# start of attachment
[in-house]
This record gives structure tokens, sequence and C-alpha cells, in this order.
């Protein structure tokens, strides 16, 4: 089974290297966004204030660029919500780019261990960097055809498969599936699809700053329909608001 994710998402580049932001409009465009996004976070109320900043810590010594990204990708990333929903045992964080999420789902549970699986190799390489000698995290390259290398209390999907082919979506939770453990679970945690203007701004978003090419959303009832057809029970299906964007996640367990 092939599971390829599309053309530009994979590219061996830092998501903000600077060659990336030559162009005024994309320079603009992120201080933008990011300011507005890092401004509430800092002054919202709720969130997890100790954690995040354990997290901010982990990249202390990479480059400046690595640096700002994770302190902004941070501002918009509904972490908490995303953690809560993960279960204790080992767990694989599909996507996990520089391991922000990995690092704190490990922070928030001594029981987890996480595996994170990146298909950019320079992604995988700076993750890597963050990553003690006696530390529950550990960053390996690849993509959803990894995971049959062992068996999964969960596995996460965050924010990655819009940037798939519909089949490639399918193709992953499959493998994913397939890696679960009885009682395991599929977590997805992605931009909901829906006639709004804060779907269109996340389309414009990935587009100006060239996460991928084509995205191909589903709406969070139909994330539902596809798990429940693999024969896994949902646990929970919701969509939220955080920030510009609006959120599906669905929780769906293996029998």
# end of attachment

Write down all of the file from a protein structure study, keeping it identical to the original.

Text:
[in-house]
This record gives structure tokens, sequence and C-alpha cells, in this order.
């Protein structure tokens, strides 16, 4: 089974290297966004204030660029919500780019261990960097055809498969599936699809700053329909608001 994710998402580049932001409009465009996004976070109320900043810590010594990204990708990333929903045992964080999420789902549970699986190799390489000698995290390259290398209390999907082919979506939770453990679970945690203007701004978003090419959303009832057809029970299906964007996640367990 092939599971390829599309053309530009994979590219061996830092998501903000600077060659990336030559162009005024994309320079603009992120201080933008990011300011507005890092401004509430800092002054919202709720969130997890100790954690995040354990997290901010982990990249202390990479480059400046690595640096700002994770302190902004941070501002918009509904972490908490995303953690809560993960279960204790080992767990694989599909996507996990520089391991922000990995690092704190490990922070928030001594029981987890996480595996994170990146298909950019320079992604995988700076993750890597963050990553003690006696530390529950550990960053390996690849993509959803990894995971049959062992068996999964969960596995996460965050924010990655819009940037798939519909089949490639399918193709992953499959493998994913397939890696679960009885009682395991599929977590997805992605931009909901829906006639709004804060779907269109996340389309414009990935587009100006060239996460991928084509995205191909589903709406969070139909994330539902596809798990429940693999024969896994949902646990929970919701969509939220955080920030510009609006959120599906669905929780769906293996029998």